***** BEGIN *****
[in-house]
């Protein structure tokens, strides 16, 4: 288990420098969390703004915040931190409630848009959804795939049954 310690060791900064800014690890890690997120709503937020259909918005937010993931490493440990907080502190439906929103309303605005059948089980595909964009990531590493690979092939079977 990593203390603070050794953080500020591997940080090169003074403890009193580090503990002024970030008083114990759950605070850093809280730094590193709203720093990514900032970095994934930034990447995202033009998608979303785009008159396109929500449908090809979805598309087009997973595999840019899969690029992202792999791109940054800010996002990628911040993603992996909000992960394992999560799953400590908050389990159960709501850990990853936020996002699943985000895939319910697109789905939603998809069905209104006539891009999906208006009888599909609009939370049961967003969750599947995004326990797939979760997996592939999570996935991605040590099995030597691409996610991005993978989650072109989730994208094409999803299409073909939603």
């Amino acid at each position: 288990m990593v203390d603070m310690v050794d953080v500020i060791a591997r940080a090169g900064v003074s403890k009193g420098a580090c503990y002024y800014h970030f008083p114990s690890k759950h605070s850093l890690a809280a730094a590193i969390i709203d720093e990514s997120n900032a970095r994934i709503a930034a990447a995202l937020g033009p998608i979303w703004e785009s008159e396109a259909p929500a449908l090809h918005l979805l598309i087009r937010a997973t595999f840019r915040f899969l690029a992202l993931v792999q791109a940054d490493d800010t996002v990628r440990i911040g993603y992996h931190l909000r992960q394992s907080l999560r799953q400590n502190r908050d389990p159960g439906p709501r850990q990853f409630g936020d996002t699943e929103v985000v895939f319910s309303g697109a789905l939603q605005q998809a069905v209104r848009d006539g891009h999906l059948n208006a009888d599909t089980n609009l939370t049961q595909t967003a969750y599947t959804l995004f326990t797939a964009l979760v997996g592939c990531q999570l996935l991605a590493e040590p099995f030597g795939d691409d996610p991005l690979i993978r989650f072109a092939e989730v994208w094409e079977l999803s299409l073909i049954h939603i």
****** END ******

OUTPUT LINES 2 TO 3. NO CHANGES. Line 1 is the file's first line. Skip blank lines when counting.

């Protein structure tokens, strides 16, 4: 288990420098969390703004915040931190409630848009959804795939049954 310690060791900064800014690890890690997120709503937020259909918005937010993931490493440990907080502190439906929103309303605005059948089980595909964009990531590493690979092939079977 990593203390603070050794953080500020591997940080090169003074403890009193580090503990002024970030008083114990759950605070850093809280730094590193709203720093990514900032970095994934930034990447995202033009998608979303785009008159396109929500449908090809979805598309087009997973595999840019899969690029992202792999791109940054800010996002990628911040993603992996909000992960394992999560799953400590908050389990159960709501850990990853936020996002699943985000895939319910697109789905939603998809069905209104006539891009999906208006009888599909609009939370049961967003969750599947995004326990797939979760997996592939999570996935991605040590099995030597691409996610991005993978989650072109989730994208094409999803299409073909939603």
């Amino acid at each position: 288990m990593v203390d603070m310690v050794d953080v500020i060791a591997r940080a090169g900064v003074s403890k009193g420098a580090c503990y002024y800014h970030f008083p114990s690890k759950h605070s850093l890690a809280a730094a590193i969390i709203d720093e990514s997120n900032a970095r994934i709503a930034a990447a995202l937020g033009p998608i979303w703004e785009s008159e396109a259909p929500a449908l090809h918005l979805l598309i087009r937010a997973t595999f840019r915040f899969l690029a992202l993931v792999q791109a940054d490493d800010t996002v990628r440990i911040g993603y992996h931190l909000r992960q394992s907080l999560r799953q400590n502190r908050d389990p159960g439906p709501r850990q990853f409630g936020d996002t699943e929103v985000v895939f319910s309303g697109a789905l939603q605005q998809a069905v209104r848009d006539g891009h999906l059948n208006a009888d599909t089980n609009l939370t049961q595909t967003a969750y599947t959804l995004f326990t797939a964009l979760v997996g592939c990531q999570l996935l991605a590493e040590p099995f030597g795939d691409d996610p991005l690979i993978r989650f072109a092939e989730v994208w094409e079977l999803s299409l073909i049954h939603i």